Seshagiri Aiyar, J.
1. Mr. Ramadoss bas again raised the question whether the consent of the next presumptive reversioner is conclusive evidence of an alienation having been made by a widow for justifiable necessity. He is justified in the state of the authorities in raising it.
2. Speaking for myself, I see no reason to re-consider my decision in Nachiappa Gounden v. Rangasami Gounden 26 Ind. Cas. 757: (1915) M. W. N. 53, It is not because I am unwilling to go back upon my views that I say this, but because the later pronouncements of the Judicial Committee on the question are not in conflict with what I then said. Two decisions of that Tribunal have been quoted before us. In Hari Kishen Bhagat v. Kashi Parshad Singh 27 Ind. Cas. 67417 Bom. L. R. 426: (1915) M. W. N. 511, the expression 'stringent equity' was used by the Board. A good deal of discussion has been directed to explain its meaning. It is said, that by these words the Judicial Committee intended to lay down that the consent rendered the transaction unimpeachable1. I am unable to accept this construction and to hold that the Privy Council intended to, depart from the rule which until, Bajrangi Singh v. Manokar-nika Bakhsh Singh 12 C. W. N. 74 was regarded by the Courts in India as having been enunciated by them, namely, that the consent is only presumptive evidence of the necessity.
3. The equity is stringent against the consenting party because the consent to a transaction by a widow at a time when the reversioner has only a spec successionis is sought to be used against him after, the property has vested in him. It is stringent also in the sense that an artificial value is sought to be given to conduct which ordinarily should only have been understood as suggesting that the widow was justified in dealing with her own rights* but which is subsequently sought to be used to bind his own interests in the property. I do not think the words should be given any larger significance than what I have indicated. Reading Hari Kishen Bhagat v. Kashi Parshad Singh 27 Ind. Cas. 674: 19 C. W. N. 370: 28 M. L. J. 565: (1915) M. W. N. 511, once again, I am of opinion that the Judicial Committee only laid down that a thought-less reversioner should have a door of escape from an uncomfortable position. Rather than bind him down conclusively by the stringency of the equity brought about by his conduct, it was intended to afford him an opportunity to rebut the presumption.
4. In Har Chandi Lal v. Sheoraj Singh 39 Ind. Cas, 343: (1917) M. W. N. 290: 21 M. L. T. 292: 21 C. W. N. 765: 39 A. 179, the Judicial Committee had not to consider the value of the consent. All that they said was a widow was competent to deal with the property, if there was consent.
5. In my opinion, it is desirable that there should be some finality in this Court upon this vexed question.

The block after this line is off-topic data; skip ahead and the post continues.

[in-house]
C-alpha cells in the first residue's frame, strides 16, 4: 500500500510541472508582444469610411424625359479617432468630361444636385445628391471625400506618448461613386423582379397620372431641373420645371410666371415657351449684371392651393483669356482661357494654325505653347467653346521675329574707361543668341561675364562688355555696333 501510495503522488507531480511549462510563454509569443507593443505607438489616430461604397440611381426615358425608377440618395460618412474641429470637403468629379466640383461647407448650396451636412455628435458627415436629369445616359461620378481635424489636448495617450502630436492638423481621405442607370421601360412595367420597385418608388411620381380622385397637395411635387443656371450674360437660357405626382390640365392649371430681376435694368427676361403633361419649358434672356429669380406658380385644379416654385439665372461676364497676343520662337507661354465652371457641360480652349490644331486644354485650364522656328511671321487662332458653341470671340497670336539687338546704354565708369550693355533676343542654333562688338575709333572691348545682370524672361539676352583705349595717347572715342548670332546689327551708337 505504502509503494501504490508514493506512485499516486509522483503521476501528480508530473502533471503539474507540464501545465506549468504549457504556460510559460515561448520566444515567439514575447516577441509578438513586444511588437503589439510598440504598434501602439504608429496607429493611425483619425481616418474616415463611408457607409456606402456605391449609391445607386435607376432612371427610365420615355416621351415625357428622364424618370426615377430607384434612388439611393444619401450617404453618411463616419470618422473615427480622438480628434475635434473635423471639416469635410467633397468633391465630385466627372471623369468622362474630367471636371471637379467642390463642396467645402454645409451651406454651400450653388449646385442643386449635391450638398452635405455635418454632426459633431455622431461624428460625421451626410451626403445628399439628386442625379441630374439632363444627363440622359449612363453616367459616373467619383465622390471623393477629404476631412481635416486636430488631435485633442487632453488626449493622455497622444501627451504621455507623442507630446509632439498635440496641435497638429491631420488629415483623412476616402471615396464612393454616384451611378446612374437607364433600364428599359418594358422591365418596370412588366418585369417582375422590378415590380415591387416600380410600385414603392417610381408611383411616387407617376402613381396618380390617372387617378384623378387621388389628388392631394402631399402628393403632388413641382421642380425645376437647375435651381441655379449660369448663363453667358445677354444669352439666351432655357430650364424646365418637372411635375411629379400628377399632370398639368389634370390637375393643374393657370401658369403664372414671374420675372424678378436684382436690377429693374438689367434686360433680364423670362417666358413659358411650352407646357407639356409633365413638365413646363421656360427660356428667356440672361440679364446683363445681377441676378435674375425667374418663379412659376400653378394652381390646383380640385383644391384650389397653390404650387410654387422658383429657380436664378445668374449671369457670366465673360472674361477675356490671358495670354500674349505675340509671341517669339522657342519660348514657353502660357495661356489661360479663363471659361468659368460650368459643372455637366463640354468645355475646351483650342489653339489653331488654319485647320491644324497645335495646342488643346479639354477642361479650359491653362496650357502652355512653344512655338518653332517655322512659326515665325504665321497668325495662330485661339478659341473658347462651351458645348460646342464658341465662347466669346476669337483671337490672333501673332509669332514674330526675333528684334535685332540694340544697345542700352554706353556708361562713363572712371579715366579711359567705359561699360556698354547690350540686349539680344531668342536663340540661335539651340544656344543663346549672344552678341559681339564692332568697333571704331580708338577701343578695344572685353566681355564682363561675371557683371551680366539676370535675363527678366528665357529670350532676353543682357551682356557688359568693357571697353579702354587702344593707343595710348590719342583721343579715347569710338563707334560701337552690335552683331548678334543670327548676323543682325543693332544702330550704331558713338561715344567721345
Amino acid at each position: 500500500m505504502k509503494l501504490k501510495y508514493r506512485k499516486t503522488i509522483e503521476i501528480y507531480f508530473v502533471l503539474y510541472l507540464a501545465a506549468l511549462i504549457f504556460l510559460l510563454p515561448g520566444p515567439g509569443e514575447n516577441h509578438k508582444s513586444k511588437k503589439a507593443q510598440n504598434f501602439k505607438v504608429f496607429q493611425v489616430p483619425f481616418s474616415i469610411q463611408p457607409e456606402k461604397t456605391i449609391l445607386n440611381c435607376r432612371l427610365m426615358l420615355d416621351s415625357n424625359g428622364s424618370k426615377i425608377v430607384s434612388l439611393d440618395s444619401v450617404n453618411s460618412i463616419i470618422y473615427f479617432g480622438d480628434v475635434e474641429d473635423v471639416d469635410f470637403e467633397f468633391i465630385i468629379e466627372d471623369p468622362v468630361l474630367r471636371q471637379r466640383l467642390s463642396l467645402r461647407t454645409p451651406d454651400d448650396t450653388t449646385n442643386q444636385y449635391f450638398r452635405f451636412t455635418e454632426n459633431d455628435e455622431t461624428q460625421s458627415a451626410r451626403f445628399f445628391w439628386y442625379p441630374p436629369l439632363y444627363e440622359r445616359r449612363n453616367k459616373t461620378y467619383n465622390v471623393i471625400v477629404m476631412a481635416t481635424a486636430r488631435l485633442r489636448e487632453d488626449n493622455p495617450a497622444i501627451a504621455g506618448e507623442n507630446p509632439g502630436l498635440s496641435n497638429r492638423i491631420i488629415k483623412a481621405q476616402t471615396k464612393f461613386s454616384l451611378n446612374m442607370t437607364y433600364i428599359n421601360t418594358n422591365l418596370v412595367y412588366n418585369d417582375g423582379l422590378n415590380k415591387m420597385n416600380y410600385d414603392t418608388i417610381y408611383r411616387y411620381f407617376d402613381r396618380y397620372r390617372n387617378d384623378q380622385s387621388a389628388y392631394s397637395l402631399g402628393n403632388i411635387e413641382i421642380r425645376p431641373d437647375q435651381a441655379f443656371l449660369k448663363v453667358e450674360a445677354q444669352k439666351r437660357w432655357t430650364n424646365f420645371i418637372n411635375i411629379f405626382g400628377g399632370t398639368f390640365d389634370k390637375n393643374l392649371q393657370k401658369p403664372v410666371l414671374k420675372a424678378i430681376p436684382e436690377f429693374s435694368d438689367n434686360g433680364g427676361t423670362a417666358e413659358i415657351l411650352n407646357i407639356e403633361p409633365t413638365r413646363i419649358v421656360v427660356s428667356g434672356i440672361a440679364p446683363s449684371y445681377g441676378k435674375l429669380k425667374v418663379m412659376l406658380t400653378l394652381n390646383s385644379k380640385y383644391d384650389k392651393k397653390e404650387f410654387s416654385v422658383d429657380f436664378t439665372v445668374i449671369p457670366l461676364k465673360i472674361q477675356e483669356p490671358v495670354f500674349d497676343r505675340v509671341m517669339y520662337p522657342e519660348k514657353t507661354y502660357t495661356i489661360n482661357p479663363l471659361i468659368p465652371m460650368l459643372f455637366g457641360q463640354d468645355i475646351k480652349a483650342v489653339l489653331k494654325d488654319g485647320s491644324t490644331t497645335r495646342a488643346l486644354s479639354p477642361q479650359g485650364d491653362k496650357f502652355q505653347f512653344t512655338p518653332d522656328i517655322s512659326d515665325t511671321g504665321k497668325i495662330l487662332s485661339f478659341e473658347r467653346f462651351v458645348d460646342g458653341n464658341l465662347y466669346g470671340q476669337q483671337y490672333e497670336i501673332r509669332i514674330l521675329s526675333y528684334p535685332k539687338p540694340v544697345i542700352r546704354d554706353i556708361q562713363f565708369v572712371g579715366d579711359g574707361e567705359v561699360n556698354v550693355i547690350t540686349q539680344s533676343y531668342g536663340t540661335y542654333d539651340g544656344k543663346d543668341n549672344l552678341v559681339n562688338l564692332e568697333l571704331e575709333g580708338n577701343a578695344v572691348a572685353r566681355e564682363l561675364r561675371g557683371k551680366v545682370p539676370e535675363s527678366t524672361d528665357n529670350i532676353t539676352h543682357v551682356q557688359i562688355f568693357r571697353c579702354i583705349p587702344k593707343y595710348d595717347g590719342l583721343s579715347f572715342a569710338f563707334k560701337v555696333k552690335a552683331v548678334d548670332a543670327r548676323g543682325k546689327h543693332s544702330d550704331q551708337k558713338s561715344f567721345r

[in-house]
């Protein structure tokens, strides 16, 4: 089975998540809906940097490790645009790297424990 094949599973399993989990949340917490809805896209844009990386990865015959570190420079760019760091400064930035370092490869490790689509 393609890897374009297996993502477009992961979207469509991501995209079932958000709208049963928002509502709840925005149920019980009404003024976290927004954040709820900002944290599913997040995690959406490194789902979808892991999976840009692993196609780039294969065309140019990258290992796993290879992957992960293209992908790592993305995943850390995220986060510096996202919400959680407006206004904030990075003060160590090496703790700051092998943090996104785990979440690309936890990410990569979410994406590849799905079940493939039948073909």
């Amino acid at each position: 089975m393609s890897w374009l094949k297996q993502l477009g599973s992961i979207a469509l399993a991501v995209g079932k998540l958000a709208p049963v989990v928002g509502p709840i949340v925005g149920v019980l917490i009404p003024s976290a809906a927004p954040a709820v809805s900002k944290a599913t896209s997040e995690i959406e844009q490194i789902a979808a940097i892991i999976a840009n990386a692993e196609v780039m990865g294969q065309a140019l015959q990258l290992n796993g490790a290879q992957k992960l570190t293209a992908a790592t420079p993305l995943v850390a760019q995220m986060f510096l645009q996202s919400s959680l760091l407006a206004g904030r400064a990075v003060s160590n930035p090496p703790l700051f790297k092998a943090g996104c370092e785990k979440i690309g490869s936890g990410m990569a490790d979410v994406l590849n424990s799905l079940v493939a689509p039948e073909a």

6. Mr. Ramadoss, not without cause, broadly hinted that an impression prevails that the result of appeals in such matters is dependent upon the luck of the party in securing a particular Bench to hear the case. He suggested a further reference to a Full Bench. But this is a matter on which the Privy Council should pronounce an' authoritative opinion. I do not think any good would* be served by referring the question once again to a Full Bench. I should not be understood as merely counting beads; but I do not think I am wrong in saying that the weight of authority in Madras is in favour of the view of the majority who heard Nachiappa Goundesn v. Rangasami Gounden 26 Ind. Cas. 757: (1915) M. W. N. 53: 2 L. W. 69, Since then Coutts Trotter and Srinivasa Aiyangar, JJ., have given their adhesion to that view. My learned brother Mr. Justice Napier is now inclined that way. Mr. Justice Phillips is also of the same opinion. On the other hand, Mr. Justice Sadasiva Aiyar has taken the view that the consent operates as an estoppel. The learned Chief Justice was originally of that opinion; but I have not been referred to any case in which he has refused to accept the opinion of the majority of the Full Bench. I do not understand Mr. Justice Abdur Rahim and Mr. Justice Ayling to have taken up the same uncompromising attitude as Mr. Justice Sadasiva Aiyar. In these circumstances, until the Privy Council gives an authoritative decision on the question, I would not be justified in not following the Full Bench ruling in Nachiappa Qounden v. Rangasami Gounden 26 Ind. Cas. 757.
7. I would, therefore, dismiss the second appeal with costs.
8. I agree. In South Indian Export Co., Ltd. v. Subbier (1915) M. W. N. 488, I expressed no decided opinion on this point. I had some doubt whether latest decision of the Privy Council in Hari Kishen Bhagat v. Kashi Pershad Singh 27 Ind. Cas. 674: 17 Bom. L. R. 426: (1915) M. W. N. 511, did, not indicate that in the view of the Board, there was an 'equity' arising out of the consent and not merely evidence of necessity, thus carrying the matter further than was decided by them in Bijoy Gopal Mukerji v. Grindra Nath Mukerji. 23 Ind. Cas. 162: 16 Bom. L. R. 425: (1914) M. W. N. 430, That case has been considered by other Benches of this Court as pointed out by my learned brother, vide Malla Suriah v. Suran Naidu 32 Ind. Cas. 993, and Mulugu Kotayya v. Mudigonda Ohandramowli Sastri 36 Ind. Cas. 407 (1916) 2 M. W. N. 137, and I am not prepared to differ from the conclusion arrived at by them, that the Board did not intend to lay down anything.